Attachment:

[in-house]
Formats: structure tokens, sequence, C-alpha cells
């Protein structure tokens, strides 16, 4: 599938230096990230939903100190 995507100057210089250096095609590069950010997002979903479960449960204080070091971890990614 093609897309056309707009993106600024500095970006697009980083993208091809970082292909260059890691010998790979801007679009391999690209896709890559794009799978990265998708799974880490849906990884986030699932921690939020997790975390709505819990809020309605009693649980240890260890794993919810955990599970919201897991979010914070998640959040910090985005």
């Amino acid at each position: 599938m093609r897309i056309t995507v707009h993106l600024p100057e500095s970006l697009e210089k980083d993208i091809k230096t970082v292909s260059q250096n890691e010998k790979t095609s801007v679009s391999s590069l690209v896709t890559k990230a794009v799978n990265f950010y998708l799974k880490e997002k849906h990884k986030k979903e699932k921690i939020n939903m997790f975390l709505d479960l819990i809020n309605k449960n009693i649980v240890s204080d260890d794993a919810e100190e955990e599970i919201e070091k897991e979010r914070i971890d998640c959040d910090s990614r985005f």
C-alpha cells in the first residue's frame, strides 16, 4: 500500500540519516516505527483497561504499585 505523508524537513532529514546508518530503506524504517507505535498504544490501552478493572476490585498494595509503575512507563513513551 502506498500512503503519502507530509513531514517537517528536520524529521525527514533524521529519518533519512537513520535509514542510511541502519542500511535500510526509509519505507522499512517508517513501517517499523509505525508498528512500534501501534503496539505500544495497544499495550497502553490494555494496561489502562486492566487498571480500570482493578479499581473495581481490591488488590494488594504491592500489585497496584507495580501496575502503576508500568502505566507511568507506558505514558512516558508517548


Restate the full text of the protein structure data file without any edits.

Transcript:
[in-house]
Formats: structure tokens, sequence, C-alpha cells
């Protein structure tokens, strides 16, 4: 599938230096990230939903100190 995507100057210089250096095609590069950010997002979903479960449960204080070091971890990614 093609897309056309707009993106600024500095970006697009980083993208091809970082292909260059890691010998790979801007679009391999690209896709890559794009799978990265998708799974880490849906990884986030699932921690939020997790975390709505819990809020309605009693649980240890260890794993919810955990599970919201897991979010914070998640959040910090985005």
């Amino acid at each position: 599938m093609r897309i056309t995507v707009h993106l600024p100057e500095s970006l697009e210089k980083d993208i091809k230096t970082v292909s260059q250096n890691e010998k790979t095609s801007v679009s391999s590069l690209v896709t890559k990230a794009v799978n990265f950010y998708l799974k880490e997002k849906h990884k986030k979903e699932k921690i939020n939903m997790f975390l709505d479960l819990i809020n309605k449960n009693i649980v240890s204080d260890d794993a919810e100190e955990e599970i919201e070091k897991e979010r914070i971890d998640c959040d910090s990614r985005f």
C-alpha cells in the first residue's frame, strides 16, 4: 500500500540519516516505527483497561504499585 505523508524537513532529514546508518530503506524504517507505535498504544490501552478493572476490585498494595509503575512507563513513551 502506498500512503503519502507530509513531514517537517528536520524529521525527514533524521529519518533519512537513520535509514542510511541502519542500511535500510526509509519505507522499512517508517513501517517499523509505525508498528512500534501501534503496539505500544495497544499495550497502553490494555494496561489502562486492566487498571480500570482493578479499581473495581481490591488488590494488594504491592500489585497496584507495580501496575502503576508500568502505566507511568507506558505514558512516558508517548